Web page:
Constructive ambiguity has created its very own predictable process. We have seen it, again and again. The period of pretending the issue is just not there. The crisis. The trip to Downing Street, the hard talk, the threats of disaster/breakdown/the end of devolution, the IMC report, the opinion research that just happens to support the… Prime Minister’s visit… Chief Constable’s pennyworth… the deal.
The current ‘crisis’ arises from the ambiguity within the St Andrew’s paperwork, where it says that, roughly speaking, it would be a good idea if ‘Policing and Justice’ were transferred to Stormont by May or thereabouts, 2008. It was left for the Parties to agree on the detail: the same parties who found it impossible to appoint a single ‘Victims Commissioner’ – instead we have four.
The wording at St Andrews around the transfer of Policing and Justice was the same sort of wording around Decommissioning in the Good Friday documentation. Of course Sinn Fein would do all they could to bring about decommissioning, but it was up to the IRA to do the act. Similarly, now, of course May was a target, but there was nothing to say that May was a fixed deadline for the transfer of Policing and Justice.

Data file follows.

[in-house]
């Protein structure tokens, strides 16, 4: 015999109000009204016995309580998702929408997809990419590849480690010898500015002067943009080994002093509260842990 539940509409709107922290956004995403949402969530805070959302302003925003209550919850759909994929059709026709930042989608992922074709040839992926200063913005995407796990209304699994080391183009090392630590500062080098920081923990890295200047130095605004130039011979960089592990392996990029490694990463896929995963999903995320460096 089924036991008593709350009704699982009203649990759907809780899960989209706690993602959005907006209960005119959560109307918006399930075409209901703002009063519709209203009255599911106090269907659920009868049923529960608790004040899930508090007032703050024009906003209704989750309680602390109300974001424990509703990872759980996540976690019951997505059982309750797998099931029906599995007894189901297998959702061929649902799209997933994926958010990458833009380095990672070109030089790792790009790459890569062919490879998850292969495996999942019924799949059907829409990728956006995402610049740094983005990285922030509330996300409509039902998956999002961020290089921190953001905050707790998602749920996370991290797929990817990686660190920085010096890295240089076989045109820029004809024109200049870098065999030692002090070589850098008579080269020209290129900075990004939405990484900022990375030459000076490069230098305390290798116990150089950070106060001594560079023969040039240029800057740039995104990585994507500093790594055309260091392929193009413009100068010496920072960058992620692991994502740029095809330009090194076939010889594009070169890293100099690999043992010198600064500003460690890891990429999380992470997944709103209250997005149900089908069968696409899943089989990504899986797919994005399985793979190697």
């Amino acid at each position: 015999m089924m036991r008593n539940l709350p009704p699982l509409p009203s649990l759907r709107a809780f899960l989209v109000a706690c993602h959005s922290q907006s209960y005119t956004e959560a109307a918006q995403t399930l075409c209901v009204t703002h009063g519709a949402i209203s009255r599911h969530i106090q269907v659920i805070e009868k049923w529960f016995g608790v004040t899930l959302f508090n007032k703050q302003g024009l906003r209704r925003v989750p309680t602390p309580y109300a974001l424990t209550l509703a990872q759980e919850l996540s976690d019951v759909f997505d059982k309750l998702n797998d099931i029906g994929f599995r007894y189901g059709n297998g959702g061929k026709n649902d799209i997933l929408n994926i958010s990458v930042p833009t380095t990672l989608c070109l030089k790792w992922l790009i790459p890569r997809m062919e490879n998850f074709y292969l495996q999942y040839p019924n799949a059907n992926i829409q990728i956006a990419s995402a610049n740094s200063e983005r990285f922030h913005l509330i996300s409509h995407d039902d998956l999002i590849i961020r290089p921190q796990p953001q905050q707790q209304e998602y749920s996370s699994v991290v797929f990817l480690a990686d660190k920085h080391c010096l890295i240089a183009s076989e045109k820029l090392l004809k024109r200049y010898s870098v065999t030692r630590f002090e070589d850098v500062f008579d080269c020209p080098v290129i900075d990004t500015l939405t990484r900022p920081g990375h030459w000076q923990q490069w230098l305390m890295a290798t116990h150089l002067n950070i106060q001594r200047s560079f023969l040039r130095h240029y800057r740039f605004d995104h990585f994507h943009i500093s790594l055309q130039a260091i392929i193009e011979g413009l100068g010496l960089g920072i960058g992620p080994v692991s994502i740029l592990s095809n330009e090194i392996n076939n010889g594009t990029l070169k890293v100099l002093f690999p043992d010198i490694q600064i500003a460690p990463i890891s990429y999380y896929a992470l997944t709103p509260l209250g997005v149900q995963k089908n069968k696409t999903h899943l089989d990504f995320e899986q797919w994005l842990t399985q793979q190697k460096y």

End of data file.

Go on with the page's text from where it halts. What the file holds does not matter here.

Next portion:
The disquiet around the transfer of Policing and Justice is very real. It is easy to point to Jim Allister’s ‘Traditional Unionist Voice’ and suggest that this is the only vocal dissent to the transfer of Policing and Justice. But he is not a lone voice.
David Adams writing powerfully in the Irish Times describes the prospect of giving Sinn Fein power over policing as “just madness” in the wake of the acquittal of three men charged with offences related to the murder of Robert McCartney. Hugh Jordan in the Sunday World shared similar thoughts (July 6th). A month later the Editor of the Church of Ireland Gazette, Canon Ian Ellis questioned whether there was ‘adequate confidence in the Stormont administration for the devolution justice and policing to proceed.’ Emer O’Kelly suggested that the ‘Frightening men haven’t gone away’ in the Irish Independent.